DENVER – Rocky Mountain Hospital for Children says the number of kids admitted to the hospital for RSV (Respiratory Syncytial Virus) has more than doubled year over year.
One of those patients is Clyde Little-Nissen. The six-month-old was diagnosed with RSV one week ago and admitted to the hospital in the family's hometown of Casper, Wyoming.
His mother, McKaylah Nissen, says there were some frightening moments.
“At one point he woke up and he was blue, and there were four nurses standing over him trying to get him to breathe. Definitely, a very emotional experience,” she said.
Air Life flew the boy to Rocky Mountain Hospital for Children in Denver, where he has been in the pediatric intensive care unit since Monday.
“He's on oxygen. He has an IV in his foot,” Nissen said.
RSV is a common respiratory virus that causes cold-like symptoms, but in babies it can cause severe breathing issues and be life-threatening.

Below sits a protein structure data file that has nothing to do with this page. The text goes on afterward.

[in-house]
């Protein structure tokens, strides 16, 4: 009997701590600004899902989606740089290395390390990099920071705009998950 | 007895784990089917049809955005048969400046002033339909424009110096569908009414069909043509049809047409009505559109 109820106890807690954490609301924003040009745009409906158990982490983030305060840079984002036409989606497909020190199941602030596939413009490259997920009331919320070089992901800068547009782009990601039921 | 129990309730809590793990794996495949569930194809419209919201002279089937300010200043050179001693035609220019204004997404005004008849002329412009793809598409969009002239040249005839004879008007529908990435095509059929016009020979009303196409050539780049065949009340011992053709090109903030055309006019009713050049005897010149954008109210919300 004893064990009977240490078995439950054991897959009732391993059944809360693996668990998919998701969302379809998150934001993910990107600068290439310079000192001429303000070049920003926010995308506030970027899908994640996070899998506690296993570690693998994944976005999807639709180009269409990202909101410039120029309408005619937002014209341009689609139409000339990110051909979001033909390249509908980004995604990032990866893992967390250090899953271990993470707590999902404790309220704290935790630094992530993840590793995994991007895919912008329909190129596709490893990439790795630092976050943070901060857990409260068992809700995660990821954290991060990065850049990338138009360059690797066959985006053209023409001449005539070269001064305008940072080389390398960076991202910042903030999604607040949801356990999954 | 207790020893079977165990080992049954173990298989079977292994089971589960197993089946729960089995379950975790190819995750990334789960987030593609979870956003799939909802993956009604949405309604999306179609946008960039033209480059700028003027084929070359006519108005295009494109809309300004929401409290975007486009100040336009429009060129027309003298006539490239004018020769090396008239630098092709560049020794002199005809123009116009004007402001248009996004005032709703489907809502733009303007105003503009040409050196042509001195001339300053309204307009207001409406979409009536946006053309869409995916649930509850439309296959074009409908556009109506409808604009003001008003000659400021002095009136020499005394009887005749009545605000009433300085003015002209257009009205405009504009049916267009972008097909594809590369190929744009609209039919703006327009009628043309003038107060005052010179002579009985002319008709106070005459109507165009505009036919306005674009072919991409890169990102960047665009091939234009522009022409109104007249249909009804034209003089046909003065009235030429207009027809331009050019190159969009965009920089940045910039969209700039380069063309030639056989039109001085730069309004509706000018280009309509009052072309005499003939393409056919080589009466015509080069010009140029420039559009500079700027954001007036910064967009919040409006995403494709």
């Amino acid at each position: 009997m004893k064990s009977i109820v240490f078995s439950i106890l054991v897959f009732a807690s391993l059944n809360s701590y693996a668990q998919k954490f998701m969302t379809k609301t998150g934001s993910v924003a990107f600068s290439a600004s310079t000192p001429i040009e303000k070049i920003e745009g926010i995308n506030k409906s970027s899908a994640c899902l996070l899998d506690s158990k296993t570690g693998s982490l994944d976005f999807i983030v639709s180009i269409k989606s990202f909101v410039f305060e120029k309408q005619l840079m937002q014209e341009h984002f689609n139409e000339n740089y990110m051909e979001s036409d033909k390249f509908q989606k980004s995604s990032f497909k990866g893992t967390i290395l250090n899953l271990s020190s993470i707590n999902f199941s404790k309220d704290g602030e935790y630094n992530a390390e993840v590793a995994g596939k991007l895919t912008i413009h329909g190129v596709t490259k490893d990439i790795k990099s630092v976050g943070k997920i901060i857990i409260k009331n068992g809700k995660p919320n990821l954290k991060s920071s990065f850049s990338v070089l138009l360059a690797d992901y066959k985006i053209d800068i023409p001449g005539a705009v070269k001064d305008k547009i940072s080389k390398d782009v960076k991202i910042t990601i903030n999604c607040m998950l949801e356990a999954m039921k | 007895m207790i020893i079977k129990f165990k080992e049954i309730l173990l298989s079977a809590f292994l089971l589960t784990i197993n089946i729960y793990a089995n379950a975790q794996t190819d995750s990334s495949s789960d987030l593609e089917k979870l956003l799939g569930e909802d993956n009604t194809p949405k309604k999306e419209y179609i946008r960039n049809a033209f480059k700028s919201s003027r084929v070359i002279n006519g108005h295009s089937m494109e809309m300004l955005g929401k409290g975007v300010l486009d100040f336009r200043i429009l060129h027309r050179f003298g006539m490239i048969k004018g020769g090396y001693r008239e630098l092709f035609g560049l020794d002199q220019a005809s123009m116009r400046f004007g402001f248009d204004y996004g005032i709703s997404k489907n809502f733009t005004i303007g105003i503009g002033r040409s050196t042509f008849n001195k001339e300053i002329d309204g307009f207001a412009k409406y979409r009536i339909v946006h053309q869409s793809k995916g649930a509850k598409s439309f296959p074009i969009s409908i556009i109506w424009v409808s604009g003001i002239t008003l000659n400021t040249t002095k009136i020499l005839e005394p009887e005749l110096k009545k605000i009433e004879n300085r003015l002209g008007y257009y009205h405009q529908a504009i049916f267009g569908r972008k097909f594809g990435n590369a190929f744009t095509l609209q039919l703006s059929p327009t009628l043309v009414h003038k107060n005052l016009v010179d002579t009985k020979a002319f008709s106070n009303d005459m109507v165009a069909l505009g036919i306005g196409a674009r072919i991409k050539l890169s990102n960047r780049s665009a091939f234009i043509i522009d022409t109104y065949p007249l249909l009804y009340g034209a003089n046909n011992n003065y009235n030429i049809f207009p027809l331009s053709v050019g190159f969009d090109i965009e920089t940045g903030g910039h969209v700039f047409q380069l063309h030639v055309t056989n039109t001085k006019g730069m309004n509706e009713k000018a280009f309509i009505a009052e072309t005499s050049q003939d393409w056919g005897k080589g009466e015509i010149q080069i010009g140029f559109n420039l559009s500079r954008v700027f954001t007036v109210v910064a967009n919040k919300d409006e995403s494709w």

“The most common reasons for admitting children to the hospital is if they require oxygen to assist with their breathing or they are unable to stay hydrated because they are not able eat or drink well,” said Dr. Christine Darr, the medical director of the pediatric emergency department.
Darr says doctors see RSV every year and she doesn’t know of any reason for an uptick in cases this year.
“It’s somewhat the luck of the draw that a particular virus is more prevalent than others,” she said.
As baby Clyde gets better, his parents want to raise awareness.
“It can be life-threatening,” said Clyde’s father, Garrett Little.
There is no vaccine available, so doctors say good hygiene and hand washing can go a long way toward prevention.